World Rowing said a limited number of Russian and Belarusian athletes would be allowed back as neutrals ©Getty Images

World Rowing has said it will allow a "limited number" of Russian and Belarusian athletes to return to competition as neutrals.

The governing body said rowers from the two countries would be permitted in certain boat classes at events including the World Championships in Belgrade in September.

Rowers will only be allowed back if they pass a background check to prove they are not associated with Russia's ongoing war in Ukraine.

They will also be subject to an enhanced anti-doping process.

Rowing's decision comes after an International Olympic Committee (IOC) Executive Board recommendation in March, which said that individual Russian and Belarusian athletes should be allowed to return to competition, if they are not openly in support of the invasion of Ukraine or affiliated to the military.

This rolled back the original IOC stance after Vladimir Putin launched his invasion in February 2022, which called for an outright ban.

Russian and Belarusian rowers will only be allowed back in certain classes ©Getty Images
Russian and Belarusian rowers will only be allowed back in certain classes ©Getty Images

World Rowing said it consulted with its member nations and athletes before its Executive Committee reached the decision.

A working group was created to advise on the conditions needed for athletes to return and has also developed a framework to "allow relevant athletes to compete while ensuring a safe and peaceful competition environment for all athletes".

"Following thorough consultations with our various stakeholders, and with different opinions on this sensitive matter being expressed and discussed in detail, our Executive Committee reached a decision that aligns with our shared principles of inclusion and placing athletes at the centre of our decisions," said World Rowing President Jean-Christophe Rolland, an IOC member and Olympic gold medallist for France.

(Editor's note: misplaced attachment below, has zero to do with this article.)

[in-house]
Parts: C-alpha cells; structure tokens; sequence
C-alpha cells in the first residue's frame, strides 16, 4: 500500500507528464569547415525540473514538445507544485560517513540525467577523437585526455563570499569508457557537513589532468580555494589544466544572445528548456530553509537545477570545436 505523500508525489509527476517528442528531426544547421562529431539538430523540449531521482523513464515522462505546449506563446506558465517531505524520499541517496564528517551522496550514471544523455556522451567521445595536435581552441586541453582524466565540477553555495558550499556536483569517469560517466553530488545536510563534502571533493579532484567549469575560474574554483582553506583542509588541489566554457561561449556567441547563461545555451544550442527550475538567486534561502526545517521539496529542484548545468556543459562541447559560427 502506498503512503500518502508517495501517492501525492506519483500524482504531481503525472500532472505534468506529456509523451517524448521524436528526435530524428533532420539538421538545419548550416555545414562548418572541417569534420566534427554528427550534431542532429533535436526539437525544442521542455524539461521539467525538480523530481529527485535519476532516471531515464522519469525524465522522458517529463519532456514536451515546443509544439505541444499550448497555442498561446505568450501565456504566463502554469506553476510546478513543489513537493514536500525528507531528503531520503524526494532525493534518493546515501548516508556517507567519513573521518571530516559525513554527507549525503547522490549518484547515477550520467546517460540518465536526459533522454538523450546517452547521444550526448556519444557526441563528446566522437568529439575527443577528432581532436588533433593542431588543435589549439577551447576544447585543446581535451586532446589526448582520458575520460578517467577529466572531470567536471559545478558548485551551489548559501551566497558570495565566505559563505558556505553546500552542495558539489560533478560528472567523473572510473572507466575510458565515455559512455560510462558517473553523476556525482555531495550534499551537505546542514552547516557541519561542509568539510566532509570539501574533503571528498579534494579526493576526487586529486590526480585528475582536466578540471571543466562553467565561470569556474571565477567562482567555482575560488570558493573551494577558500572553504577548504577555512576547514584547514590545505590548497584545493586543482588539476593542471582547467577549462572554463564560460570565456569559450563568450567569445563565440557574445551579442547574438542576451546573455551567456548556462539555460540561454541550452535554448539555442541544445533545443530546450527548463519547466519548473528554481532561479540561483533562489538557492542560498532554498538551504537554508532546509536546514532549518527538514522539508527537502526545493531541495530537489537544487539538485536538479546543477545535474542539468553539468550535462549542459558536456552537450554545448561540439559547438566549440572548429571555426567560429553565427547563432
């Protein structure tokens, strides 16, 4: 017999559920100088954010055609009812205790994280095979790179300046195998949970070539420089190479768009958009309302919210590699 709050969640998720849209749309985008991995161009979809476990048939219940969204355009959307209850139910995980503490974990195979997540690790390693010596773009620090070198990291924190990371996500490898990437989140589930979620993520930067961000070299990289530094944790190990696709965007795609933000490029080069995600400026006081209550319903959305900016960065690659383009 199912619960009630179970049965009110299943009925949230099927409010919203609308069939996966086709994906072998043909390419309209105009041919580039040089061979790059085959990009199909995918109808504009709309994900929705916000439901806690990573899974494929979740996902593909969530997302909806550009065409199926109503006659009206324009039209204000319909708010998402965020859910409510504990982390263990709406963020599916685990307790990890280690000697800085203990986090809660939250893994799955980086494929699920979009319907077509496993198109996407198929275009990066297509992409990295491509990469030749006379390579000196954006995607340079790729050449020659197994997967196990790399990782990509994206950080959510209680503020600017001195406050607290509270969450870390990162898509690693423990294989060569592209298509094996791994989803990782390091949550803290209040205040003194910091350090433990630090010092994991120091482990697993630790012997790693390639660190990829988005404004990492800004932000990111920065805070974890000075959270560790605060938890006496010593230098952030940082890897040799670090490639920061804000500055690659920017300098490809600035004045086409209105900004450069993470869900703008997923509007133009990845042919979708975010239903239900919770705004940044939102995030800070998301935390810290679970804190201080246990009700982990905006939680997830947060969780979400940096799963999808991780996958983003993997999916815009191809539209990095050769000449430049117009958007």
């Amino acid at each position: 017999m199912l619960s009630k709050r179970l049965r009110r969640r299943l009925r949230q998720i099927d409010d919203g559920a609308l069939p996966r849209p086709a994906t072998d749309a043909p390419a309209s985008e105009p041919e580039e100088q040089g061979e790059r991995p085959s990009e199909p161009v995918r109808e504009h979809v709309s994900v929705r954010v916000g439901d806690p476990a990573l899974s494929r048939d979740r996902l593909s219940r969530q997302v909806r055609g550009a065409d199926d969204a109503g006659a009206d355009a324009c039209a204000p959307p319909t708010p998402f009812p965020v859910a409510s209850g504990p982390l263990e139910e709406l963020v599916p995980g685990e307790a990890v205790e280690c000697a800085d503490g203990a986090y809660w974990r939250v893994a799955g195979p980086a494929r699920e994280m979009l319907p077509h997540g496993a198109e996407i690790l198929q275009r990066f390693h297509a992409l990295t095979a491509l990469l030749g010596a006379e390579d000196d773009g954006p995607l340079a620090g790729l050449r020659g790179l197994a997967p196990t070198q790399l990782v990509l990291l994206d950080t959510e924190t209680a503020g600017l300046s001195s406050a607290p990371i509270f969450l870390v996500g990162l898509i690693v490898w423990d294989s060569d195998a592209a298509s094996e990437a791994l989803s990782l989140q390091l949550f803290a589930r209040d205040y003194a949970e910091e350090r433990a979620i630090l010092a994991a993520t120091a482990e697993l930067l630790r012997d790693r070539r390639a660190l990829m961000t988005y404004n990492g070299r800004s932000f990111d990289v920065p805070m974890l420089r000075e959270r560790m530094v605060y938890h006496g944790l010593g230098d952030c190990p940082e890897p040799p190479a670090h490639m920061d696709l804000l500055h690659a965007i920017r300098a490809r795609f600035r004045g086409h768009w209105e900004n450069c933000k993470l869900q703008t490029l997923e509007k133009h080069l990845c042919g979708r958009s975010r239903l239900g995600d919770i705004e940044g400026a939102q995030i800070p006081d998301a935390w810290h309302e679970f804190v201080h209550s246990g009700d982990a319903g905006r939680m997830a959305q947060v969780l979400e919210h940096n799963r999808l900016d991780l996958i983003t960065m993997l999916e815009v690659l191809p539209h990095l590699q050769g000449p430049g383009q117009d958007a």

"It also avoids punishing rowers for the action of their Governments. 

"Facing a highly complex situation, I believe we have found a solution that allows rowing to play its role in building bridges between people and nations."

At the World Championships in Belgrade, Russians and Belarusians will only be able to compete in the single sculls or pairs, with Para and lightweight rowers in singles only.

At the World Under-19 Championships in Paris in August, they will be permitted in every event except the eights and the coxed fours.

Only singles sculls and pairs will be allowed at the World Under-23 Championships in Plovdiv in July.

World Rowing claimed that it would continue its "strong support" for Ukrainian rowing after financial and logistical support was previously provided to help crews forced to relocate abroad.

It reaffirmed its "severe condemnation of Russia’s invasion of Ukraine, and of the support provided by Belarus".

"While protective measures had to be taken in early 2022, the principle of depriving certain athletes - who are not associated with or supporting Russia's invasion of Ukraine - of competing, has constituted a major dilemma for World Rowing since the beginning," the governing body said. 

Russia's rowing President said only a "meagre" number of athletes would be allowed to compete ©Getty Images
Russia's rowing President said only a "meagre" number of athletes would be allowed to compete ©Getty Images

"No-one should be discriminated against on the basis of their passport. 

"World Rowing believes in the importance of sport as a unique mechanism to build bridges between people even where Governments are in conflict."

Russian Rowing Federation President Alexei Svirin told the country's state news agency TASS that a "meagre" amount of athletes would be able to compete.

"It turns out that one or two athletes can perform at the competitions, to whom strict requirements are imposed," he said. 

"It is also not yet clear how their presence at the World Championships will be regulated.

"The final decision on participation will be made by the coaching staff and athletes, who themselves must decide whether they are ready to participate in this story."